The United Nations Charter - The Preamble section is probably the most universal charter and has universal values that connect everyone on the planet from various ethnic to racial to religious to national to sectarian groups. This should not be forgotten at all.
The Preamble section of the United Nations Charter:
In the Preamble to the United Nations Charter, the peoples of the United Nations declare their determination "to save succeeding generations from the scourge of war, which twice in our lifetime has brought untold sorrow to mankind, and to reaffirm faith in fundamental human rights, in the dignity and worth of the human person, in the equal rights of men and women and of nations large and small, and to establish conditions under which justice and respect for the obligations arising from treaties and other sources of International law can be maintained, and to promote social progress and better standards of life in larger freedom. And for these ends to practice tolerance and live together in peace with one another as good neighbours, and to unite our strength to maintain International peace and security, and to ensure, by the acceptance of principles and the institution of methods, that armed force shall not be used, save in the common interest, and to employ International machinery for the promotion of the economic and social advancement of all peoples, have resolved to combine our efforts to accomplish these aims. Accordingly, our respective Governments, through representatives assembled in the city of San Francisco, who have exhibited their full powers found to be in good and due form, have agreed to the present Charter of the United Nations and do hereby establish an International organisation to be known as the United Nations.
Accordingly, Article 1 of the Charter proclaims that one of the purposes of the United Nations is to achieve International cooperation in promoting and encouraging respect for human rights and fundamental freedoms for all without distinction as to race, sex, language or religion.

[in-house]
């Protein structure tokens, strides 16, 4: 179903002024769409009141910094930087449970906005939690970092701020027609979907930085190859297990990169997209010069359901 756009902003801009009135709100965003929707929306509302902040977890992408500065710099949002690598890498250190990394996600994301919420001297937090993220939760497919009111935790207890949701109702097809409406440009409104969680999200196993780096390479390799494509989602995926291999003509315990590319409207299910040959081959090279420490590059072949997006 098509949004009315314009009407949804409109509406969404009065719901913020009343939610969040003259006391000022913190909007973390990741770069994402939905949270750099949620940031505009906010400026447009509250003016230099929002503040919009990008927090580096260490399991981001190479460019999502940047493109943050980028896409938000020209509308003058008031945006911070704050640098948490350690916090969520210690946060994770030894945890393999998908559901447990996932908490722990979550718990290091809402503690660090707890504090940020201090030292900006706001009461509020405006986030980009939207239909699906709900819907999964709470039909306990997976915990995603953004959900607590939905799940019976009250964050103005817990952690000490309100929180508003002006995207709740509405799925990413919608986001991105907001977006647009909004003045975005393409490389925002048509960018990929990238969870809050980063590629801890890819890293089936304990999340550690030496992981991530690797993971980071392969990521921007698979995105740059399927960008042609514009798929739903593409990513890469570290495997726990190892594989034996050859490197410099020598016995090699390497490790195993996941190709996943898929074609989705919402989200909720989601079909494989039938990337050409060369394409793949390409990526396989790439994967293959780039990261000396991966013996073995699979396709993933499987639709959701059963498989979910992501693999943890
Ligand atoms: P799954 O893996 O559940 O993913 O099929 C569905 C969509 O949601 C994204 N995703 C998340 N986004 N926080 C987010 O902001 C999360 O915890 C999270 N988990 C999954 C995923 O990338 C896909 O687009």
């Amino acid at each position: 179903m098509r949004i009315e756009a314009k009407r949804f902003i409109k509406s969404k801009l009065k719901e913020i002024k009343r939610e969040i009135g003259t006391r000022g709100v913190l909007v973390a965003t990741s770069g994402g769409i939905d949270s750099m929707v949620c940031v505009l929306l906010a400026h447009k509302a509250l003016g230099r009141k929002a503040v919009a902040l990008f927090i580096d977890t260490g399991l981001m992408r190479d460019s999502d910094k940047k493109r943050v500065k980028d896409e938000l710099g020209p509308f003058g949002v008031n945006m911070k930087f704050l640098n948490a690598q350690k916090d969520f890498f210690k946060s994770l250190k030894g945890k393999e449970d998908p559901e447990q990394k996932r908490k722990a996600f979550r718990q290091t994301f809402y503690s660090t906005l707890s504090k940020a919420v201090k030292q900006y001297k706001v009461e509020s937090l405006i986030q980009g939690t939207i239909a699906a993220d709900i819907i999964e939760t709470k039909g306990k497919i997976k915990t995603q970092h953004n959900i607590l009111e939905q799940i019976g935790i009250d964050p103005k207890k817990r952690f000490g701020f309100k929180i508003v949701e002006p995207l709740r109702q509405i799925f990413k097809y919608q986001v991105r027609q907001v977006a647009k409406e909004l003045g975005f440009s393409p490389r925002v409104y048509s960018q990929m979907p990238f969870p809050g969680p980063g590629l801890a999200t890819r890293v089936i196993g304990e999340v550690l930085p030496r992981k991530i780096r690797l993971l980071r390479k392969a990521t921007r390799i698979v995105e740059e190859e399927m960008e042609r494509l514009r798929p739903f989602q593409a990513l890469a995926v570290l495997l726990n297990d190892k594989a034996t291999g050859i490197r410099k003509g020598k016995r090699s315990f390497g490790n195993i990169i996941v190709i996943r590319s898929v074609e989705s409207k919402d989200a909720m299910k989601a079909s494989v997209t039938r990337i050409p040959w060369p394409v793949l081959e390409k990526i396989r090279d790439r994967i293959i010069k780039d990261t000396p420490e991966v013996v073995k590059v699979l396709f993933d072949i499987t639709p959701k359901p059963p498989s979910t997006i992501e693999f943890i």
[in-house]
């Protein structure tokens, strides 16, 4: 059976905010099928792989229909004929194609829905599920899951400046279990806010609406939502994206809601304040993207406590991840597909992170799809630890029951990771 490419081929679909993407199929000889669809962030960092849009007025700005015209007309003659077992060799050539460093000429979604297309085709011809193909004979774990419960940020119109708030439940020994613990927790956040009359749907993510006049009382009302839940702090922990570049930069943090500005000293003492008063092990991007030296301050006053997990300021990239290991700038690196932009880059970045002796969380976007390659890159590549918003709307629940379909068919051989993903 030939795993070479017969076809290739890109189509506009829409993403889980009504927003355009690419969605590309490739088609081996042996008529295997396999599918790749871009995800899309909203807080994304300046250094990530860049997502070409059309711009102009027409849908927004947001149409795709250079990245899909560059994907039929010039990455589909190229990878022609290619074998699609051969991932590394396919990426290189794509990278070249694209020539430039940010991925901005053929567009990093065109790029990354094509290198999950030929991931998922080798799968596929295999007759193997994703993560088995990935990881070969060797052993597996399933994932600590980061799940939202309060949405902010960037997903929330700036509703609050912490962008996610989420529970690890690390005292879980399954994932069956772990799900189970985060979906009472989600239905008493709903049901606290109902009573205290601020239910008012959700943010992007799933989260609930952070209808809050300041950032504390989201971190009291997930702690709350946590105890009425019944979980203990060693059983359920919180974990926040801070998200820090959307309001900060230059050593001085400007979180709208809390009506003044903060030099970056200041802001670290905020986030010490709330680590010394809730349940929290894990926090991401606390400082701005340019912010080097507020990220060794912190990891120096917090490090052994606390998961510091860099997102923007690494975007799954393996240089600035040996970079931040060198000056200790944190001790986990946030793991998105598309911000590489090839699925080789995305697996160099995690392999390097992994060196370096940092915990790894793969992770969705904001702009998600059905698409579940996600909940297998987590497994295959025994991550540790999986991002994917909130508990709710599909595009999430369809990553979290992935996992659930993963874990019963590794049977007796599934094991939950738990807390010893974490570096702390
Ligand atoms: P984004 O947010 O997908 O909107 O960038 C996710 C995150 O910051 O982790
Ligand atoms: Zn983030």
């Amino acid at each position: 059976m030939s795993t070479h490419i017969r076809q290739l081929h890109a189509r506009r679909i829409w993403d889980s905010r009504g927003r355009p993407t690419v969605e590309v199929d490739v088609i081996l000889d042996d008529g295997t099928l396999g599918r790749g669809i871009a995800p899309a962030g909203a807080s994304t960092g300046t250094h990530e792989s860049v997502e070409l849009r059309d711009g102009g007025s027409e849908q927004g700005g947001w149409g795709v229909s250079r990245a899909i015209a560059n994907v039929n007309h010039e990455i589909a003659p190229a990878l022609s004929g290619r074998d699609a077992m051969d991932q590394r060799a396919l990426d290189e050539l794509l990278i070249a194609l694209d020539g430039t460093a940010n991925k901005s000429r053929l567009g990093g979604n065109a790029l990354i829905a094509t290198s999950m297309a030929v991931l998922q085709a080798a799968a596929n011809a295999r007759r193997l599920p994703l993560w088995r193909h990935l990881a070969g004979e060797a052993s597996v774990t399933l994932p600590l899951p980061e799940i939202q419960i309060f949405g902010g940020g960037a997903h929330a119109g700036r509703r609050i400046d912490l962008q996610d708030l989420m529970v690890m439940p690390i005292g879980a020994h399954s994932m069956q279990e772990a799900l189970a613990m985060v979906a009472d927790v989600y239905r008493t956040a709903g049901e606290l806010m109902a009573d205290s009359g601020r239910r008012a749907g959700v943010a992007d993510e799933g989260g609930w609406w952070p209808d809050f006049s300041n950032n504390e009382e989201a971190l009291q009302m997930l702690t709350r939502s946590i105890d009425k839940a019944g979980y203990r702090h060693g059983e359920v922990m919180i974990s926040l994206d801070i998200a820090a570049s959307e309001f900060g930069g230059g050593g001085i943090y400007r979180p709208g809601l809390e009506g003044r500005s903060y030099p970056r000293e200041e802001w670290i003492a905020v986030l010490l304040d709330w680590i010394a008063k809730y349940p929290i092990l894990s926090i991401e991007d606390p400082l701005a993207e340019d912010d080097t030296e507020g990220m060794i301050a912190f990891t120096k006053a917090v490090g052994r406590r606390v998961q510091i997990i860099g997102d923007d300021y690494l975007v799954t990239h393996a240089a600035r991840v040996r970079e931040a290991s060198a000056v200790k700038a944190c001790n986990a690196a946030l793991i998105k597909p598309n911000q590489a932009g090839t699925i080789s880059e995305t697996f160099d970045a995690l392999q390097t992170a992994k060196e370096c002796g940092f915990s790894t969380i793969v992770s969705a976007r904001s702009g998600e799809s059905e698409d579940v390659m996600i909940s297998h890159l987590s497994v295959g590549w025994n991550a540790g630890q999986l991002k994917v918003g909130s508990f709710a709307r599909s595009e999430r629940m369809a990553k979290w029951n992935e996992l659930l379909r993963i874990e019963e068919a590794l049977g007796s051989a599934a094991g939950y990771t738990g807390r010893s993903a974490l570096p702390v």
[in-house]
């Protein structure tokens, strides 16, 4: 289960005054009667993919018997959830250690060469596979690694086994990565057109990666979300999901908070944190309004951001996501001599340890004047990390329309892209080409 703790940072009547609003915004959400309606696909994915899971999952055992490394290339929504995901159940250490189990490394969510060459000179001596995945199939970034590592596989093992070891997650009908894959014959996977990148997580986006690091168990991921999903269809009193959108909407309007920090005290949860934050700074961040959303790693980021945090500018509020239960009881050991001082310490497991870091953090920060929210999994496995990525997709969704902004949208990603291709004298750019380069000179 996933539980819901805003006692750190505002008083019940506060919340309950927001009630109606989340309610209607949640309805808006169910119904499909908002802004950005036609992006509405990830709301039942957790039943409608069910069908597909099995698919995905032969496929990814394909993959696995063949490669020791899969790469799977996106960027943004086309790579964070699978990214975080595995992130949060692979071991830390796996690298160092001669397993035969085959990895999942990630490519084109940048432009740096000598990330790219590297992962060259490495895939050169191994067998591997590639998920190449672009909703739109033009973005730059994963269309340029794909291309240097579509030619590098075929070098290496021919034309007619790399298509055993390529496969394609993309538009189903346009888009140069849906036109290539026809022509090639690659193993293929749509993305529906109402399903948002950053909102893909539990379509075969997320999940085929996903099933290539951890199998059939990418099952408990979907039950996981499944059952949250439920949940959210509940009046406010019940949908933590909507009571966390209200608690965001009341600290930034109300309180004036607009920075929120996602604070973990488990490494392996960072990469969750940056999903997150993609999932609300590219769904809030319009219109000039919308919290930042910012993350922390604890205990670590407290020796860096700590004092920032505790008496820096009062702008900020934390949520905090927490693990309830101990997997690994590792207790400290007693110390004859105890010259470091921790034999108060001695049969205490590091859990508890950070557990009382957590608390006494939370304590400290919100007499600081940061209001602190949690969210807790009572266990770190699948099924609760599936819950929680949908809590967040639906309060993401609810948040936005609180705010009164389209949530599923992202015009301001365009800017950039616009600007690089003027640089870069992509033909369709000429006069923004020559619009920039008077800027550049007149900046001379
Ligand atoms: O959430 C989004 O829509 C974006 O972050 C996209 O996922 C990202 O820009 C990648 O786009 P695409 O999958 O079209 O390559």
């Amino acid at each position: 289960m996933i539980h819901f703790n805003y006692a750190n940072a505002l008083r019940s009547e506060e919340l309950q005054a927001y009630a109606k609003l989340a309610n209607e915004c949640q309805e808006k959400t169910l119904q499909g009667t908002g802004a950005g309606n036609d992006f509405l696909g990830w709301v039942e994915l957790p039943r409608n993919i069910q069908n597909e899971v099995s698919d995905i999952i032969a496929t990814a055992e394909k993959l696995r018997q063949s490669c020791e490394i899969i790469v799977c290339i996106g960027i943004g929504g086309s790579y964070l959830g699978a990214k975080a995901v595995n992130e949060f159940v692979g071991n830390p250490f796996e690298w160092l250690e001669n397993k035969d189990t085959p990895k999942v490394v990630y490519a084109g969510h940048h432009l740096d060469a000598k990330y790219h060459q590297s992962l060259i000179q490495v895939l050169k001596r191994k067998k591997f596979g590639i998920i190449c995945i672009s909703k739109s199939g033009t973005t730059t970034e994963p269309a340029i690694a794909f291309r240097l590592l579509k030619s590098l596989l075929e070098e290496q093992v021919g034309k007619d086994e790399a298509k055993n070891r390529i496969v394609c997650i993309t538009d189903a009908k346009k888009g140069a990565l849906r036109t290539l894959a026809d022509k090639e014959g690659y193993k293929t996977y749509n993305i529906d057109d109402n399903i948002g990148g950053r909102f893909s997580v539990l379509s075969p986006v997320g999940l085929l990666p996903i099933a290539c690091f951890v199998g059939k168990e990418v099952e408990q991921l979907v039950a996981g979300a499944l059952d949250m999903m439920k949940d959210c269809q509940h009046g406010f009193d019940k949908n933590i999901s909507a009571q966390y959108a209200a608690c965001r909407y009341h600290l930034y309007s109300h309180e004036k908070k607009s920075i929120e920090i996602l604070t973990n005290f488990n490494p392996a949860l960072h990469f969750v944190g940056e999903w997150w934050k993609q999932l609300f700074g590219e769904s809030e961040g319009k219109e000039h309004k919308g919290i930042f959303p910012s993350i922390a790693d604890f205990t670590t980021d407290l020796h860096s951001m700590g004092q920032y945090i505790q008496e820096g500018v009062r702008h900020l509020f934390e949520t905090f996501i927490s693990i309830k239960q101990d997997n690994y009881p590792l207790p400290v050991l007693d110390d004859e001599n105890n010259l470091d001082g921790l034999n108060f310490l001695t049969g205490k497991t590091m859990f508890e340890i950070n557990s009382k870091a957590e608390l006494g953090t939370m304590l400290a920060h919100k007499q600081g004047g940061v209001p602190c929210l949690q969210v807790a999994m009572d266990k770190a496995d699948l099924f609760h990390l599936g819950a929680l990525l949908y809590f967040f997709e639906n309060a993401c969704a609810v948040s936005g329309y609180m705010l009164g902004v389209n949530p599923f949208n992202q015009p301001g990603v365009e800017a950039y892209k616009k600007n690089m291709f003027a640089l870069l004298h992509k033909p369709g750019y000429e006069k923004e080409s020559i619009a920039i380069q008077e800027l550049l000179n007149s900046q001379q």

One of the first major achievements of the United Nations in the field of human rights was the adoption of the Universal Declaration of Human Rights by the General Assembly on 10 December 1948. The Assembly proclaimed the Declaration to be "a common standard of achievement for all peoples and all nations". It called upon Member States and all peoples to promote and secure the recognition and observance of the rights and freedoms set forth in the Declaration.
Each year, the anniversary of the adoption of the Declaration, 10 December, is observed Internationally as Human Rights Day.
Articles 1 and 2 of the Declaration state that "all human beings are born equal in dignity and rights" and are entitled to all the rights and freedoms set forth in the Declaration "without distinction of any kind such as race, colour, sex, language, religion, political or other opinion, national or social origin, property, birth or other status".
Articles 3 to 21 set forth the civil and political rights to which all human beings are entitled, including:
- the right to life, liberty and security;
- freedom from slavery and servitude;
- freedom from torture or cruel, inhuman or degrading treatment or punishment;
- the right to recognition as a person before the law; the right to judicial remedy; freedom from arbitrary arrest, detention or exile; the right to a fair trial and public hearing by an independent and impartial tribunal; the right to be presumed innocent until proved guilty;
- freedom from arbitrary interference with privacy, family, home or correspondence; freedom from attacks upon honour and reputation; the right to protection of the law against such attacks;